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Journal Article

Inferring individual-level processes from population-level patterns in cultural evolution


Kandler,  Anne       
Department of Human Behavior Ecology and Culture, Max Planck Institute for Evolutionary Anthropology, Max Planck Society;

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Kandler, A., Wilder, B., & Fortunato, L. (2017). Inferring individual-level processes from population-level patterns in cultural evolution. Royal Society Open Science, 4: 170949. doi:10.1098/rsos.170949.

Cite as: https://hdl.handle.net/11858/00-001M-0000-002D-E707-3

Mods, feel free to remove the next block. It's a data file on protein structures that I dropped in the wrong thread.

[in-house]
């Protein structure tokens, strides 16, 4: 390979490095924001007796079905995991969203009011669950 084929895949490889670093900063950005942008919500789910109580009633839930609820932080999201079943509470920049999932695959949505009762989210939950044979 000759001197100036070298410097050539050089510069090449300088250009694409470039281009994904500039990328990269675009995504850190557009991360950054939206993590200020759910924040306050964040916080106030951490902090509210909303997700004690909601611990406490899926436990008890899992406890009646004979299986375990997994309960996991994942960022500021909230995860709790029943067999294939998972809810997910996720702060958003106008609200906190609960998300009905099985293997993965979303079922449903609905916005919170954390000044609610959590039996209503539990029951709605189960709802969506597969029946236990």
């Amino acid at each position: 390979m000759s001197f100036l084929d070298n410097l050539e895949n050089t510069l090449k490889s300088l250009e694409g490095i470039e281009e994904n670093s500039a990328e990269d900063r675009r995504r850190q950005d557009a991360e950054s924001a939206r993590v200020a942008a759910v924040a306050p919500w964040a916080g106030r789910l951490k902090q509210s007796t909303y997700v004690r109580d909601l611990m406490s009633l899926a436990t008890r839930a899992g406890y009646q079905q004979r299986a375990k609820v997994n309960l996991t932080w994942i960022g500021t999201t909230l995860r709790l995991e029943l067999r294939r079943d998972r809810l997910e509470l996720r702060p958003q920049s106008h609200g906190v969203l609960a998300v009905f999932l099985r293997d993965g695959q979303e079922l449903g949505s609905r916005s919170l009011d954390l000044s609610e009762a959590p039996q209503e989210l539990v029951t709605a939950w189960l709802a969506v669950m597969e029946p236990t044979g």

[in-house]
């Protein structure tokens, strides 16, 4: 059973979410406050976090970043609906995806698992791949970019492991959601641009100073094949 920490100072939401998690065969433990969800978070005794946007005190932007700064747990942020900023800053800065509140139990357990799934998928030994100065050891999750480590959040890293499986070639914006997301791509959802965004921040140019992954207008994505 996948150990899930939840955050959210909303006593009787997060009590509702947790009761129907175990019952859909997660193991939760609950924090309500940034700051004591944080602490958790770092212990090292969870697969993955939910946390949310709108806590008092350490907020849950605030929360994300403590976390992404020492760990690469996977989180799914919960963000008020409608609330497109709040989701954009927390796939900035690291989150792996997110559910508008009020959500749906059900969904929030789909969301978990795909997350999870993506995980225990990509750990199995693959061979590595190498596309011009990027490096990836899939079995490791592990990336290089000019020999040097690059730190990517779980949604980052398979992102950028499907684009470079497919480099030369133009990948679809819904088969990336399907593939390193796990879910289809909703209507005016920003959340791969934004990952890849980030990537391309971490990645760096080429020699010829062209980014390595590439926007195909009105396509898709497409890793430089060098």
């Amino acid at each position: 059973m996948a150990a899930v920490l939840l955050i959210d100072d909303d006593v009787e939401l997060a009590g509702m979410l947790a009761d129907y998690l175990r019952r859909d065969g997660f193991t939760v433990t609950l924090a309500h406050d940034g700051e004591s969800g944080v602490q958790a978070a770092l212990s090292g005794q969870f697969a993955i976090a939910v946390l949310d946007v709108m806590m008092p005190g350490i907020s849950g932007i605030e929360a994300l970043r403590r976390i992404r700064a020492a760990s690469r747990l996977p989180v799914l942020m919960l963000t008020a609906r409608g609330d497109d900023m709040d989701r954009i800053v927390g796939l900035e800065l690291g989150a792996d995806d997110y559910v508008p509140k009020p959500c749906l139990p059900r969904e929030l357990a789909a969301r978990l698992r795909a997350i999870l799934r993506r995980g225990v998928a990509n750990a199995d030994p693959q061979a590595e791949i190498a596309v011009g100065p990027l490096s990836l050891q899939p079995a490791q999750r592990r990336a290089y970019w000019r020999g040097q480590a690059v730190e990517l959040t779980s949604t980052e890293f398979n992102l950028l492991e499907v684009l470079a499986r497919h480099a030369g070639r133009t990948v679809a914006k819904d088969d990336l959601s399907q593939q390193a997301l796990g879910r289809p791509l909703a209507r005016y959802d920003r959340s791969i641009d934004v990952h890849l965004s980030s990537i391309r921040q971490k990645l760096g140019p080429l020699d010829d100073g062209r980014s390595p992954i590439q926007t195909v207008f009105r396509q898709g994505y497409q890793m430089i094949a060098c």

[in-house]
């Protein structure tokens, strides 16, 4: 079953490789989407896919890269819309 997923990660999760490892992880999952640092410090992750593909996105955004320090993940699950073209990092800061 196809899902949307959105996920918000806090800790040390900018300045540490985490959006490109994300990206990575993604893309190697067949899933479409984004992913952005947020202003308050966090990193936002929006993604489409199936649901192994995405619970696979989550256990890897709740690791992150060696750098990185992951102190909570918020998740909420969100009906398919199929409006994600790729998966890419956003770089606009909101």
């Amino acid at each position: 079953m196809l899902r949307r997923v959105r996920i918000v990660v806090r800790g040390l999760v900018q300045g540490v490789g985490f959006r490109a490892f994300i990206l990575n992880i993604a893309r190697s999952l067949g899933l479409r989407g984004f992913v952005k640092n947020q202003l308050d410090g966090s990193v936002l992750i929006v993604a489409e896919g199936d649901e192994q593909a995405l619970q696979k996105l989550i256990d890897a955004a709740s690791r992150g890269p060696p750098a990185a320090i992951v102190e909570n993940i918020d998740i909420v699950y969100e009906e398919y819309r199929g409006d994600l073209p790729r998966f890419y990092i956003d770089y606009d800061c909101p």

Our species is characterized by a great degree of cultural variation, both within and between populations. Understanding how group-level patterns of culture emerge from individual-level behaviour is a long-standing question in the biological and social sciences. We develop a simulation model capturing demographic and cultural dynamics relevant to human cultural evolution, focusing on the interface between population-level patterns and individual-level processes. The model tracks the distribution of variants of cultural traits across individuals in a population over time, conditioned on different pathways for the transmission of information between individuals. From these data, we obtain theoretical expectations for a range of statistics commonly used to capture population-level characteristics (e.g. the degree of cultural diversity). Consistent with previous theoretical work, our results show that the patterns observed at the level of groups are rooted in the interplay between the transmission pathways and the age structure of the population. We also explore whether, and under what conditions, the different pathways can be distinguished based on their group-level signatures, in an effort to establish theoretical limits to inference. Our results show that the temporal dynamic of cultural change over time retains a stronger signature than the cultural composition of the population at a specific point in time. Overall, the results suggest a shift in focus from identifying the one individual-level process that likely produced the observed data to excluding those that likely did not. We conclude by discussing the implications for empirical studies of human cultural evolution.